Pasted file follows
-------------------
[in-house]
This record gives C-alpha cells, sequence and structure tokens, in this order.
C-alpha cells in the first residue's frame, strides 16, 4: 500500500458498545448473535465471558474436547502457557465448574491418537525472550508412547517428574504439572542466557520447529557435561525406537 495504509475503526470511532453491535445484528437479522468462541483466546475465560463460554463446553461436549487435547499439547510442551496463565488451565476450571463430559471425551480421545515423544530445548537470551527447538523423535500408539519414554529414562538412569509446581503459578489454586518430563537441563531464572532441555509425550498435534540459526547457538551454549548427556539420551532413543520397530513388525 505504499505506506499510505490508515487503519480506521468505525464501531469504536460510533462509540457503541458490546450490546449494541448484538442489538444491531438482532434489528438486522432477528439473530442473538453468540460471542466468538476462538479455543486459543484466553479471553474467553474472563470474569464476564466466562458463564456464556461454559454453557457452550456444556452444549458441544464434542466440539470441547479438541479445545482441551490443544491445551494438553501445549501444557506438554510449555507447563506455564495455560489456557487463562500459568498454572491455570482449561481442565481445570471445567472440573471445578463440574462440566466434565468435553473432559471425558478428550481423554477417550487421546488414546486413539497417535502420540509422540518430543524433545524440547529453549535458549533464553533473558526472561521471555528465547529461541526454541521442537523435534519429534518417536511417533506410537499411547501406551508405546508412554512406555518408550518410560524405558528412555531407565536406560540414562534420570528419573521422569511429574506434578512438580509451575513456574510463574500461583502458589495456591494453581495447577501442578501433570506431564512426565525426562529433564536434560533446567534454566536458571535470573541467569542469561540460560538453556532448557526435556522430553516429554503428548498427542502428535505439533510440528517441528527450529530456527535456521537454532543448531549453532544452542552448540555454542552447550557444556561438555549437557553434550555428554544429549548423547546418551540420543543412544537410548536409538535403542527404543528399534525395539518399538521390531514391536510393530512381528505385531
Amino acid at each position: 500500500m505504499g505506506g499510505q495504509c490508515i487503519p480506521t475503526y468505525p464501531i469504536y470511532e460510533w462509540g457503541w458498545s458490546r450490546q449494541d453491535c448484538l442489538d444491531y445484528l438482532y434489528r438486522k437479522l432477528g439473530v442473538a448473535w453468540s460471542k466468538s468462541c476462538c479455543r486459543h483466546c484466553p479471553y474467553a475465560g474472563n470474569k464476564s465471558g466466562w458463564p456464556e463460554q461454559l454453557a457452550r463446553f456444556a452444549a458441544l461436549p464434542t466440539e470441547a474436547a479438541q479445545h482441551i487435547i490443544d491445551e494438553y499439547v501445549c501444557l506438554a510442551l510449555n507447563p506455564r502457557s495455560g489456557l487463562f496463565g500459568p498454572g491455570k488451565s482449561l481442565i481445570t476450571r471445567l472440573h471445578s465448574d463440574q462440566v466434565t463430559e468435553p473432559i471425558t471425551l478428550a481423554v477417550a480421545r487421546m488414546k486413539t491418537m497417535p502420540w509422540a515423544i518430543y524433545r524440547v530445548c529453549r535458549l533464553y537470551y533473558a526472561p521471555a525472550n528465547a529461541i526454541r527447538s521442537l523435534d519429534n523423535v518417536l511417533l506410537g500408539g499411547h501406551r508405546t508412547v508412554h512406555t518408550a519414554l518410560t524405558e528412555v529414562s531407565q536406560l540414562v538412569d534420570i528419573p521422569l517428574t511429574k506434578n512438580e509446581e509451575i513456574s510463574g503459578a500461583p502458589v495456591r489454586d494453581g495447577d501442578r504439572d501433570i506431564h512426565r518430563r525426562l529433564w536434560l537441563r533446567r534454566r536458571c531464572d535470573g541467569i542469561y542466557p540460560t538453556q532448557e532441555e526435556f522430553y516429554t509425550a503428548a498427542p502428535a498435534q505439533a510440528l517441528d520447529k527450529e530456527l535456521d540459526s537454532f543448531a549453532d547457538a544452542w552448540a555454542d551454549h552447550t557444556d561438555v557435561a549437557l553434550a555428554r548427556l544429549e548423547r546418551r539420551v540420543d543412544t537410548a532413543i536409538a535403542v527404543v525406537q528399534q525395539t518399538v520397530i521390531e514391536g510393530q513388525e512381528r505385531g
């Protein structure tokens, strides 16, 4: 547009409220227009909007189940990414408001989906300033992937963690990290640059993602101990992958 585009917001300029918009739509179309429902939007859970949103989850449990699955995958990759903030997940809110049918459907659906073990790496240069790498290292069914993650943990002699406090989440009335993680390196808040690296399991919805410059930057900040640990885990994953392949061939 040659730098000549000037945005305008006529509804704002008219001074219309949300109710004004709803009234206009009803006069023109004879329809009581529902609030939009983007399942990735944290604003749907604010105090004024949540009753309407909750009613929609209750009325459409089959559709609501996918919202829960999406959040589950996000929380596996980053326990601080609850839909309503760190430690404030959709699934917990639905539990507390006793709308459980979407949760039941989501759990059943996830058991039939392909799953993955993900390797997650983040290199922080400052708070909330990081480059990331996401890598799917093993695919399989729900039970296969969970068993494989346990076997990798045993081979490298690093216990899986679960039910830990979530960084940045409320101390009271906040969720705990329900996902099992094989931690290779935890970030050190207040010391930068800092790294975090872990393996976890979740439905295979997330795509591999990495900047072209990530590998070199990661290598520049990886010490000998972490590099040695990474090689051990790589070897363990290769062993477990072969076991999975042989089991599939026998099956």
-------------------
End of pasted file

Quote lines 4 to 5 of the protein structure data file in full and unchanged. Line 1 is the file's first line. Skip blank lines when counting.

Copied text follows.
Amino acid at each position: 500500500m505504499g505506506g499510505q495504509c490508515i487503519p480506521t475503526y468505525p464501531i469504536y470511532e460510533w462509540g457503541w458498545s458490546r450490546q449494541d453491535c448484538l442489538d444491531y445484528l438482532y434489528r438486522k437479522l432477528g439473530v442473538a448473535w453468540s460471542k466468538s468462541c476462538c479455543r486459543h483466546c484466553p479471553y474467553a475465560g474472563n470474569k464476564s465471558g466466562w458463564p456464556e463460554q461454559l454453557a457452550r463446553f456444556a452444549a458441544l461436549p464434542t466440539e470441547a474436547a479438541q479445545h482441551i487435547i490443544d491445551e494438553y499439547v501445549c501444557l506438554a510442551l510449555n507447563p506455564r502457557s495455560g489456557l487463562f496463565g500459568p498454572g491455570k488451565s482449561l481442565i481445570t476450571r471445567l472440573h471445578s465448574d463440574q462440566v466434565t463430559e468435553p473432559i471425558t471425551l478428550a481423554v477417550a480421545r487421546m488414546k486413539t491418537m497417535p502420540w509422540a515423544i518430543y524433545r524440547v530445548c529453549r535458549l533464553y537470551y533473558a526472561p521471555a525472550n528465547a529461541i526454541r527447538s521442537l523435534d519429534n523423535v518417536l511417533l506410537g500408539g499411547h501406551r508405546t508412547v508412554h512406555t518408550a519414554l518410560t524405558e528412555v529414562s531407565q536406560l540414562v538412569d534420570i528419573p521422569l517428574t511429574k506434578n512438580e509446581e509451575i513456574s510463574g503459578a500461583p502458589v495456591r489454586d494453581g495447577d501442578r504439572d501433570i506431564h512426565r518430563r525426562l529433564w536434560l537441563r533446567r534454566r536458571c531464572d535470573g541467569i542469561y542466557p540460560t538453556q532448557e532441555e526435556f522430553y516429554t509425550a503428548a498427542p502428535a498435534q505439533a510440528l517441528d520447529k527450529e530456527l535456521d540459526s537454532f543448531a549453532d547457538a544452542w552448540a555454542d551454549h552447550t557444556d561438555v557435561a549437557l553434550a555428554r548427556l544429549e548423547r546418551r539420551v540420543d543412544t537410548a532413543i536409538a535403542v527404543v525406537q528399534q525395539t518399538v520397530i521390531e514391536g510393530q513388525e512381528r505385531g
């Protein structure tokens, strides 16, 4: 547009409220227009909007189940990414408001989906300033992937963690990290640059993602101990992958 585009917001300029918009739509179309429902939007859970949103989850449990699955995958990759903030997940809110049918459907659906073990790496240069790498290292069914993650943990002699406090989440009335993680390196808040690296399991919805410059930057900040640990885990994953392949061939 040659730098000549000037945005305008006529509804704002008219001074219309949300109710004004709803009234206009009803006069023109004879329809009581529902609030939009983007399942990735944290604003749907604010105090004024949540009753309407909750009613929609209750009325459409089959559709609501996918919202829960999406959040589950996000929380596996980053326990601080609850839909309503760190430690404030959709699934917990639905539990507390006793709308459980979407949760039941989501759990059943996830058991039939392909799953993955993900390797997650983040290199922080400052708070909330990081480059990331996401890598799917093993695919399989729900039970296969969970068993494989346990076997990798045993081979490298690093216990899986679960039910830990979530960084940045409320101390009271906040969720705990329900996902099992094989931690290779935890970030050190207040010391930068800092790294975090872990393996976890979740439905295979997330795509591999990495900047072209990530590998070199990661290598520049990886010490000998972490590099040695990474090689051990790589070897363990290769062993477990072969076991999975042989089991599939026998099956």